Navigation Links
Pressure-cooking algae into a better biofuel

ANN ARBOR, Mich.---Heating and squishing microalgae in a pressure-cooker can fast-forward the crude-oil-making process from millennia to minutes.

University of Michigan professors are working to understand and improve this procedure in an effort to speed up development of affordable biofuels that could replace fossil fuels and power today's engines.

They are also examining the possibility of other new fuel sources such as E. coli bacteria that would feed on waste products from previous bio-oil batches.

"The vision is that nothing would leave the refinery except oil. Everything would get reused. That's one of the things that makes this project novel. It's an integrated process. We're combining hydrothermal, catalytic and biological approaches," said Phillip Savage, an Arthur F. Thurnau Professor in the U-M Department of Chemical Engineering and principal investigator on the $2-million National Science Foundation grant that supports this project. The grant is funded under the American Recovery and Reinvestment Act.

"This research could play a major role in the nation's transition toward energy independence and reduced carbon dioxide emissions from the energy sector," Savage said.

Microalgae are microscopic species of algae: simple, floating plants that don't have leaves, roots or stems. They break down more easily than other potential biofuel source plants because they don't have tough cell walls, Savage said.

Unlike fossil fuels, algae-based biofuels are carbon-neutral. The algae feed on carbon dioxide in the air, and this gets released when the biofuel is burned. Fossil fuel combustion puffs additional carbon into the air without ever taking any back.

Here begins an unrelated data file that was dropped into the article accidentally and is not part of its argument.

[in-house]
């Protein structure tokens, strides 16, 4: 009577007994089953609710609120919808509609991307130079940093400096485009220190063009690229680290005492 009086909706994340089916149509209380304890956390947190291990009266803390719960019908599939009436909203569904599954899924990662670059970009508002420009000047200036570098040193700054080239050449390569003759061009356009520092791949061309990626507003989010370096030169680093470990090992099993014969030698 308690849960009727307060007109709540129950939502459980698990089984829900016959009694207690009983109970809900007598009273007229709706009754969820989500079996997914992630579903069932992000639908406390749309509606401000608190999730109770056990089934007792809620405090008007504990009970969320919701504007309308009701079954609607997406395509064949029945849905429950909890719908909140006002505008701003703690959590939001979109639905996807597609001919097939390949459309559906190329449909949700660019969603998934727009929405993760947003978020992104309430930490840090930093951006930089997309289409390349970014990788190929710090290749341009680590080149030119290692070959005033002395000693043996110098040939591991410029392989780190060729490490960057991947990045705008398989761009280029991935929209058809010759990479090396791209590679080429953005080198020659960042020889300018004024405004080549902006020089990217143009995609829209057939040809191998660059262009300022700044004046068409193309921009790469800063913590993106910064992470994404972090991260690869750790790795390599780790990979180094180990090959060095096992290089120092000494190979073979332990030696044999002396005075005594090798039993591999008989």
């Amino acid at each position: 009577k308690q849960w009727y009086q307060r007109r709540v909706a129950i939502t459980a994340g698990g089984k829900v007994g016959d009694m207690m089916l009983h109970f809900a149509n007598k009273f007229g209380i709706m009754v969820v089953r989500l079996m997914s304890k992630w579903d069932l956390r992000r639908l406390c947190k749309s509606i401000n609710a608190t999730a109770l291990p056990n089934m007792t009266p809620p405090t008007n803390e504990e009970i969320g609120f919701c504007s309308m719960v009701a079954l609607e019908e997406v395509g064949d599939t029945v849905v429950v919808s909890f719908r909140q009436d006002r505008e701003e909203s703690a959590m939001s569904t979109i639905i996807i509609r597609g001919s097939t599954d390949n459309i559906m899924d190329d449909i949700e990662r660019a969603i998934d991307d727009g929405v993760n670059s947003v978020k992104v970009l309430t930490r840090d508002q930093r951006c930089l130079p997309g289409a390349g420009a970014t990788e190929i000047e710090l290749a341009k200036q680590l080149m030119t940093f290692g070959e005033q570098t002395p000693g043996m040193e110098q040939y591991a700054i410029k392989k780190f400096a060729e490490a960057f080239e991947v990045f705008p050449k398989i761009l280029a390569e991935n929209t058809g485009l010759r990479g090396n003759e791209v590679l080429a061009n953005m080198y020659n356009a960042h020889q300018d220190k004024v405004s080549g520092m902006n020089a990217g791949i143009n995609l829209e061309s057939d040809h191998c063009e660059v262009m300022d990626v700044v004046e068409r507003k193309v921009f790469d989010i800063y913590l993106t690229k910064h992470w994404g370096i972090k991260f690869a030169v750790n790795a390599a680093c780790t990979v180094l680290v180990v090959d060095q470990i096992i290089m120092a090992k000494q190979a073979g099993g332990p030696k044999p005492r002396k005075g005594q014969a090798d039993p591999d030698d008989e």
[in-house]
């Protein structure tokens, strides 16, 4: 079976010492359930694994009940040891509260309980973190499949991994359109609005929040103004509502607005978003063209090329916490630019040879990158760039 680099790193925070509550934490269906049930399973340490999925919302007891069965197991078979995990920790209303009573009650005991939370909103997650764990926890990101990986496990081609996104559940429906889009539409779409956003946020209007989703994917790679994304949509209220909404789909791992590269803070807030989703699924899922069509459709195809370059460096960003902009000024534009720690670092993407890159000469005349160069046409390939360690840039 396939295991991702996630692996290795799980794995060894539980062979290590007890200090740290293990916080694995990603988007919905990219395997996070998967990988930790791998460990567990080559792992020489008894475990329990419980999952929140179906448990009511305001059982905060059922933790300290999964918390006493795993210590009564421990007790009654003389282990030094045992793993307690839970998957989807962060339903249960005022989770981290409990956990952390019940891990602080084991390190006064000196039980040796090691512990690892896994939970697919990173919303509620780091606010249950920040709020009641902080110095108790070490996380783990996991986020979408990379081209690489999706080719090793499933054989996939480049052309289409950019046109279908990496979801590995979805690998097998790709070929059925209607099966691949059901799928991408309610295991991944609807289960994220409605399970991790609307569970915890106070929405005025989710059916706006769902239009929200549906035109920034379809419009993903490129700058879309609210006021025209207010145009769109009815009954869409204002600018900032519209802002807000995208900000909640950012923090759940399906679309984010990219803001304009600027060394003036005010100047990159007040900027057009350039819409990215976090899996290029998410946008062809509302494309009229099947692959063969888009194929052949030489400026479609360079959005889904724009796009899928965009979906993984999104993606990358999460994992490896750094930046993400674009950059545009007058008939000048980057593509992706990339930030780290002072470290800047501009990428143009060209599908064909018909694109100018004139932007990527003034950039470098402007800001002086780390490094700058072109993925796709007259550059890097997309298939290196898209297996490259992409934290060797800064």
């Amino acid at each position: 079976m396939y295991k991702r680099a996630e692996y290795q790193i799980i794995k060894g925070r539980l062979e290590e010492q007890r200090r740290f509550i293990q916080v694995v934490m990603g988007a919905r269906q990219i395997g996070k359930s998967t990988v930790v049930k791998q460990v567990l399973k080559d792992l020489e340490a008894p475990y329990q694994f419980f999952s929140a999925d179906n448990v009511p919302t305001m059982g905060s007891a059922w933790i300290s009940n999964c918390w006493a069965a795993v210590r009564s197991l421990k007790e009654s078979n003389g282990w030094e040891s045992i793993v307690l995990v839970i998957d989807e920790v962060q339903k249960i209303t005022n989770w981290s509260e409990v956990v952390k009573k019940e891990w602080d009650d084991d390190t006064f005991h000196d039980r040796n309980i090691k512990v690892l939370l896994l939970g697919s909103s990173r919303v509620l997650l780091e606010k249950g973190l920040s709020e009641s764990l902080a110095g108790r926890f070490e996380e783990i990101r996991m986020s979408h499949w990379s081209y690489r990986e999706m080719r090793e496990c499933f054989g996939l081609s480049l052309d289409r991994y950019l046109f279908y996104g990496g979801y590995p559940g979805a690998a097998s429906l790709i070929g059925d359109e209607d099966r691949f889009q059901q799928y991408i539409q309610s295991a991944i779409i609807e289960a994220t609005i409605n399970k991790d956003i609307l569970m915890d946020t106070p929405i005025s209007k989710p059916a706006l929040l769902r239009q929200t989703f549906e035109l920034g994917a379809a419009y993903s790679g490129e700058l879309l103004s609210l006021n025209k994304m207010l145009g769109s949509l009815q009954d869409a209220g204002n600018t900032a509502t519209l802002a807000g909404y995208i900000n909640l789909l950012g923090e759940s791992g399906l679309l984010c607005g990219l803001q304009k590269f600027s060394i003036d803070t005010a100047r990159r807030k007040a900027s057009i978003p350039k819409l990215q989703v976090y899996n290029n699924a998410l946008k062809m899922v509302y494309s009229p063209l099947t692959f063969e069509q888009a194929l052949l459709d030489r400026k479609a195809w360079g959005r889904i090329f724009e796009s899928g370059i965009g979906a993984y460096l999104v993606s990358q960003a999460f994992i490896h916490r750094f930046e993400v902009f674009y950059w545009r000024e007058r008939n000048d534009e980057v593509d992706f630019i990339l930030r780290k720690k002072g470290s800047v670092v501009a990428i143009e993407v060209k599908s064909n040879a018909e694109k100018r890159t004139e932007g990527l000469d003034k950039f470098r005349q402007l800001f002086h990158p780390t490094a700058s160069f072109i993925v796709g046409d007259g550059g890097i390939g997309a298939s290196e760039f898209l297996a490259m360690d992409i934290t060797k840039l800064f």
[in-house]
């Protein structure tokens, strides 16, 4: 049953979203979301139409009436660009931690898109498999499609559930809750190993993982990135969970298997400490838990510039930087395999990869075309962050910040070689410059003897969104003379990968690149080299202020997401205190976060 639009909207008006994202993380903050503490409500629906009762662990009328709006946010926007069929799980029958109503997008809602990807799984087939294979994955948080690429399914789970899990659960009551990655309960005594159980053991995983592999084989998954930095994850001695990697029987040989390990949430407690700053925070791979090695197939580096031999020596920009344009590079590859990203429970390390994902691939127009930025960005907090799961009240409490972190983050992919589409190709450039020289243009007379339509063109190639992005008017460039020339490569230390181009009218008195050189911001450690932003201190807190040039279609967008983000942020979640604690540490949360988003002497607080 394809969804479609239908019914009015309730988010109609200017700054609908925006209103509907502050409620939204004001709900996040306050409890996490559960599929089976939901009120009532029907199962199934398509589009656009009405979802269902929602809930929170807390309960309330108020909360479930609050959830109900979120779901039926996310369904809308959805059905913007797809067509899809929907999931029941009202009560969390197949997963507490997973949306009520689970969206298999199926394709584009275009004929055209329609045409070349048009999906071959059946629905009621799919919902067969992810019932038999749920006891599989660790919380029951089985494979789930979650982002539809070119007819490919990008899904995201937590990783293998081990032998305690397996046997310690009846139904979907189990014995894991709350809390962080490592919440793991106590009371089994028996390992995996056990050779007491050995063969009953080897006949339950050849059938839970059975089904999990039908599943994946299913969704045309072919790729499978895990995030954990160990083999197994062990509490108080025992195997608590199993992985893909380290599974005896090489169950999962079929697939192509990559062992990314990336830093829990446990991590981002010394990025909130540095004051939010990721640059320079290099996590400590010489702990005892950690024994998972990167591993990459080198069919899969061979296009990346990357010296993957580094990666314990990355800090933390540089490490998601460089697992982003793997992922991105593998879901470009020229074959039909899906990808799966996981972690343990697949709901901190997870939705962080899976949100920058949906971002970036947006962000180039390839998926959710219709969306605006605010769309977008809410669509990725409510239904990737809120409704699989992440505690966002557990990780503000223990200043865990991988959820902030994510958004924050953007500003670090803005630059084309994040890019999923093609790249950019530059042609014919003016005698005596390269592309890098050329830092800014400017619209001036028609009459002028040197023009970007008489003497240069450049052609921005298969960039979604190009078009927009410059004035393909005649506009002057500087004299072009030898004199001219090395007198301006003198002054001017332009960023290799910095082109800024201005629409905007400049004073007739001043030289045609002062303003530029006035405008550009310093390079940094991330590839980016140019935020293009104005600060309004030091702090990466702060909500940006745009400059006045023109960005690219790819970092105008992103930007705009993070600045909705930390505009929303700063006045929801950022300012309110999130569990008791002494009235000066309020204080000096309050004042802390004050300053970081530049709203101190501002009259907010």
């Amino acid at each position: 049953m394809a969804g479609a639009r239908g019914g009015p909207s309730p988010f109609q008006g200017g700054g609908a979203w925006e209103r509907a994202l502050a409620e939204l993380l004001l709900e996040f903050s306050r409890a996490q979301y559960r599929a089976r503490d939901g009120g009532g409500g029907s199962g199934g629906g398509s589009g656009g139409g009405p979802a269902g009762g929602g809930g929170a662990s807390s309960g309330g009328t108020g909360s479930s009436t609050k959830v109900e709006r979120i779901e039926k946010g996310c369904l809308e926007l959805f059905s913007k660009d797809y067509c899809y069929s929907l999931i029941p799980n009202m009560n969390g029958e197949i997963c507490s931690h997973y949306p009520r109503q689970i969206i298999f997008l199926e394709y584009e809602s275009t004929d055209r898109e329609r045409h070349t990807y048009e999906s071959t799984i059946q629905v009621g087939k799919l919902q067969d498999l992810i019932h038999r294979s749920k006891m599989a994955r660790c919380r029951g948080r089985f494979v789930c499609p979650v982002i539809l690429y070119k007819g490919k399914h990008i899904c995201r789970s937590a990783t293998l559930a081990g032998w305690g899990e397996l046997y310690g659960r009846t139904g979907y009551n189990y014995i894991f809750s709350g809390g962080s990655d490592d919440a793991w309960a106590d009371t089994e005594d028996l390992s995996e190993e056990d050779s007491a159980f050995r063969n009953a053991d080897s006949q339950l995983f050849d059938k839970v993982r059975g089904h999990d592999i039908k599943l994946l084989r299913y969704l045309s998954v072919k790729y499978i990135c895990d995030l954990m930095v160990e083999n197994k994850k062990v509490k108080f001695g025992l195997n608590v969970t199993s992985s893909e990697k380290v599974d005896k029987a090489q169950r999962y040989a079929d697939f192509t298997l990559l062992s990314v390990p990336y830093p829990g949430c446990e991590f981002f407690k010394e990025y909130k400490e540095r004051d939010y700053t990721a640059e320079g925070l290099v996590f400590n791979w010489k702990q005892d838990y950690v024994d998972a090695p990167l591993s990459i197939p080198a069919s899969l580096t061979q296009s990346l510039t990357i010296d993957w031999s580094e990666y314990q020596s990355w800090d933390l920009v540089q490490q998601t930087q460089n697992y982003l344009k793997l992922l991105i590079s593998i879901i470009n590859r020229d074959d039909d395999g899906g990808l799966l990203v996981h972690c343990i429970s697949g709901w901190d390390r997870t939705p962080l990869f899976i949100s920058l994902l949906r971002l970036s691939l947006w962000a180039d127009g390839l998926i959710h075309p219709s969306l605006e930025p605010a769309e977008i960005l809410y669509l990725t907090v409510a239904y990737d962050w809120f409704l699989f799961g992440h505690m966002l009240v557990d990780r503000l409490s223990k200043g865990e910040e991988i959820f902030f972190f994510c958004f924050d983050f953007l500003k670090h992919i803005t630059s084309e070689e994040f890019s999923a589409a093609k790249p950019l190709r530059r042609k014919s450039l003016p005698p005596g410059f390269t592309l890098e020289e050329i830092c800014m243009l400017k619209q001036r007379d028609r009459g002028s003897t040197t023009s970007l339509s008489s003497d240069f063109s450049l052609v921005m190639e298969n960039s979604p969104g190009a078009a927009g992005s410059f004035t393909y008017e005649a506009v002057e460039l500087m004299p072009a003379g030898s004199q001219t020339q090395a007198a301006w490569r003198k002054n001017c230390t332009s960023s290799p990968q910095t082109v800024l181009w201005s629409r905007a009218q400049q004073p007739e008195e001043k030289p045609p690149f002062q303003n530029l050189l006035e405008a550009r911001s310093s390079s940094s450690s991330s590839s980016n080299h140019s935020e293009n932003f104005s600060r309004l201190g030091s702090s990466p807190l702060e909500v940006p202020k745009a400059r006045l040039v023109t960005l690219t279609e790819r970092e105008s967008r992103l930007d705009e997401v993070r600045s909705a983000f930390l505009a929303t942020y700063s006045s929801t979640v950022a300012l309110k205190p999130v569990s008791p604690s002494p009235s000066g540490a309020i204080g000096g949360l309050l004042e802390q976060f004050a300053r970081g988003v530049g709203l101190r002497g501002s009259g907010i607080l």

The pressure-cooker method the U-M researchers are studying bucks the trend in algae-to-fuel processing. The conventional technique involves cultivating special, oily types of algae, drying the algae and then extracting its oil.

The hydrothermal process this project employs allows researchers to start with less-oily types of algae. The process also eliminates the need to dry it, overcoming two major barriers to large-scale conversion of microalgae to liquid fuels.

"We make an algae soup," Savage said. "We heat it to about 300 degrees and keep the water at high enough pressure to keep it liquid as opposed to steam. We cook it for 30 minutes to an hour and we get a crude bio-oil."

The high temperature and pressure allows the algae to react with the water and break down. Not only does the native oil get released, but proteins and carbohydrates also decompose and add to the fuel yield.

"We're trying to do what nature does when it creates oil, but we don't want to wait millions of years," Savage said. "The hard part is taking the tar that comes out of the pressure cooker and turning it into something you could put in your car, changing the properties so it can flow more easily, and doing it in a way that's affordable."

Savage and his colleagues are taking a broad and deep look at this process. They are investigating ways to use catalysts to bump up the energy density of the resulting bio-oil, thin it into a flowing material and also clean it up by reducing its sulfur and nitrogen content.